Maybe your employer provides health insurance — but not dental coverage. If so, you may wonder how to get your own dental insurance coverage. After all, preventive dental care can go a long way toward protecting your overall health.
Fortunately, it’s possible to purchase individual dental insurance plans for yourself and your family. Even better, you don’t have to wait for an enrollment window or qualifying event to sign up. The key is doing your homework.
“As a dentist, I see a lot of patients who don’t know exactly what they have in terms of their dental insurance benefits and coverage,” said Dr. Min Jin Kim, chief of pediatric dental services at Jersey City Medical Center.
Here’s where to start:
Know your needs
First, take stock of the kind of dental care you need now, and what you’ve tended to need in the past. “You’ll buy a different plan if all you need are routine checkup exams and cleanings than if you expect to need a lot of treatment in the coming year,” Kim said. “You want to sign up for a plan that has good coverage for the type of dental work you’ll be getting.”
If it’s been some time since your last exam and you suspect you might need some major work, you may want to get a little more coverage than if you’re already in good dental health. There are generally three levels of dental insurance plans:
• Preventive care. This level usually includes exams, basic health screenings, cleanings and X-rays.
• Basic services. These usually include fillings and routine tooth extractions.
• Major services. This level often includes root canals, bridges and crowns, and oral surgery.
Review the types of dental insurance plans
Individual dental insurance plans come in several models. The types of dental insurance plans include:
• Preferred provider organizations. These plans provide coverage for a network of dentists who agree to provide discounted rates for their services. Preventive services are usually completely covered, and you may need to pay a percentage of basic or major services. There’s also often an annual maximum and an annual deductible.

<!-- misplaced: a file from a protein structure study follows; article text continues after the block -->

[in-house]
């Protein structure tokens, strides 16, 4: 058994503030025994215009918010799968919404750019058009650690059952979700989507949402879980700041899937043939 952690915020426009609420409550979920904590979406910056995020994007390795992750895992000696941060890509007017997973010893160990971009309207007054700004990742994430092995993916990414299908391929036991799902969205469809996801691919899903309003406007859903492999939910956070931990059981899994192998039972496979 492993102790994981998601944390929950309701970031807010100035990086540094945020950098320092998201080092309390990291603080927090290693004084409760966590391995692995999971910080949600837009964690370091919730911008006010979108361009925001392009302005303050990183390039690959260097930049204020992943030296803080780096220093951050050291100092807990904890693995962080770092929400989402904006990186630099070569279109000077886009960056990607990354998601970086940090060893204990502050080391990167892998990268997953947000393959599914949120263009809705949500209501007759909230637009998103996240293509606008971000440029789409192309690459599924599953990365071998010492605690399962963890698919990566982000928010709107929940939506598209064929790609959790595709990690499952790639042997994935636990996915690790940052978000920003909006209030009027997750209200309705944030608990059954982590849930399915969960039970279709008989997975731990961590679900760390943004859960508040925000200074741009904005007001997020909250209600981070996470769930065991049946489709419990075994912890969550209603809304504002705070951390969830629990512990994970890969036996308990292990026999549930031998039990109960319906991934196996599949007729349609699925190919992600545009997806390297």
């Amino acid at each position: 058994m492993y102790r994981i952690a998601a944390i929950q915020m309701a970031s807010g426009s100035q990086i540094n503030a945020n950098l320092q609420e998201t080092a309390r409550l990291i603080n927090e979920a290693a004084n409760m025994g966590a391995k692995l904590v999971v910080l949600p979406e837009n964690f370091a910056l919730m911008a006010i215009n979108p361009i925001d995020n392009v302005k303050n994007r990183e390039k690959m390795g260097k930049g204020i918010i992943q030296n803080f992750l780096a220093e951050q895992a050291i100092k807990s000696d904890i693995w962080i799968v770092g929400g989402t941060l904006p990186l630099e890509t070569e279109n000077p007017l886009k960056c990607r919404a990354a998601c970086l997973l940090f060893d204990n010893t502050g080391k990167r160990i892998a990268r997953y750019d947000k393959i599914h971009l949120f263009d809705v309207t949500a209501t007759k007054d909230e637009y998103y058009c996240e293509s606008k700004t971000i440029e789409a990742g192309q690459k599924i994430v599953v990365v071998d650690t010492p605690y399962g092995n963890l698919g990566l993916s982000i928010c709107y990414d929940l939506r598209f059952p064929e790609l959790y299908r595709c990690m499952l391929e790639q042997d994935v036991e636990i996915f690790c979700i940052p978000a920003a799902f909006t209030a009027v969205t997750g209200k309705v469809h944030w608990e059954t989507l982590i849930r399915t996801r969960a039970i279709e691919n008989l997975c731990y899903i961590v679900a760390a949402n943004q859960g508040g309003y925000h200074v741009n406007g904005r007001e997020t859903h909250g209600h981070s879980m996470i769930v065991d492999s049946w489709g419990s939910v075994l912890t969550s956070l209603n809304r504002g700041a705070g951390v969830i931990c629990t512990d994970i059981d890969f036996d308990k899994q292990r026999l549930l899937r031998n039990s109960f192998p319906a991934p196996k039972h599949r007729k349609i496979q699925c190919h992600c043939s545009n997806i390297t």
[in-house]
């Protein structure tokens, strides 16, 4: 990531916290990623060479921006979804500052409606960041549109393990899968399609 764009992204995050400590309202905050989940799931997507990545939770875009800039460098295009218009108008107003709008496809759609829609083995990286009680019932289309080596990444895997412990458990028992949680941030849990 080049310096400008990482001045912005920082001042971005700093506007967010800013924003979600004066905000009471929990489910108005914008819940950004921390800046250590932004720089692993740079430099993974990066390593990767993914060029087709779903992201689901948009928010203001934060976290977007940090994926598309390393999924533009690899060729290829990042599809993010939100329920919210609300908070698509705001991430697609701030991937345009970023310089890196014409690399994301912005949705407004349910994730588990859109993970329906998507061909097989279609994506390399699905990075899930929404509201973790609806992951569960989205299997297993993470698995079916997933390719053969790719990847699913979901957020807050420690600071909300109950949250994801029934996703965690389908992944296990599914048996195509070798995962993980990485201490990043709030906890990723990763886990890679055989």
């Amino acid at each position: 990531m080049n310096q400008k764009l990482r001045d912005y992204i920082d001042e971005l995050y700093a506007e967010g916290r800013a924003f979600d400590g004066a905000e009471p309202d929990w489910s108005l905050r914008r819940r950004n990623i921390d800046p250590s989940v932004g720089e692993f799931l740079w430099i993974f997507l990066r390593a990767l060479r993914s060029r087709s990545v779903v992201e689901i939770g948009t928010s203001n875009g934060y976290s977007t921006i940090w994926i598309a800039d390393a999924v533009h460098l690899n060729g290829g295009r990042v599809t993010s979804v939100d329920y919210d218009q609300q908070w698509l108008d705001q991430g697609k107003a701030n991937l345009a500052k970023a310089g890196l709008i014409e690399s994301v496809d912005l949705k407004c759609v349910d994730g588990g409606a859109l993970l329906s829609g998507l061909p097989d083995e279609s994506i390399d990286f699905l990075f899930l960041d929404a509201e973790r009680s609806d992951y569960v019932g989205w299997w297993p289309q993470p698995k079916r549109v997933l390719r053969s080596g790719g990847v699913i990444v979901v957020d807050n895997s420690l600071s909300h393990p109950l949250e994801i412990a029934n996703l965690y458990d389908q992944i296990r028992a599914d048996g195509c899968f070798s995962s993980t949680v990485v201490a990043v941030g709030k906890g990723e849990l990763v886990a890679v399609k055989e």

• Fee schedule plans. Under these plans, covered services are paid for at a specific reimbursement rate, whether you see a dentist who is in a network or not. These plans also have annual maximums and deductibles.
• Cleaning-only plans. These bare-bones plans pay only for an annual tooth cleaning and exam, but may come bundled with other services or coverage, such as vision insurance.
No matter which type of dental insurance plan you pick, you’ll want to get one that’s the best fit for you. And each dental insurance plan will have different conditions and features to consider. Some of these variables may include:
• Network availability. “If you already know your dentist, consider signing up for a plan with a network the dentist is in to maximize your benefits,” Kim said. A quick call can help you determine how a dental insurance plan will cover out-of-network services. Some insurance carriers will invite your dentist to join their networks if you request it.
• Customer service. Speaking of a quick call, you’ll want to find a dental insurance plan with a strong approach to customer service. Whether it’s a call center ready to answer your questions or online resources, customer service can be a make-or-break for the dental insurance plan you pick.
• Cost estimates. When you’re getting dental work done, it can be tricky to determine actual costs until after the bill comes. Some dental insurance plans will let you check before you get the work done to get an estimate of how much of a procedure will be covered. And most dentists will work closely with you to get the full benefits and coverage allowed, Kim said.
• Waiting periods. Some dental insurance plans require waiting periods for certain levels of service, especially major services, before you can access your benefits, while others are available almost immediately.
This post is based on content that first appeared in SmileInSight by Starmount.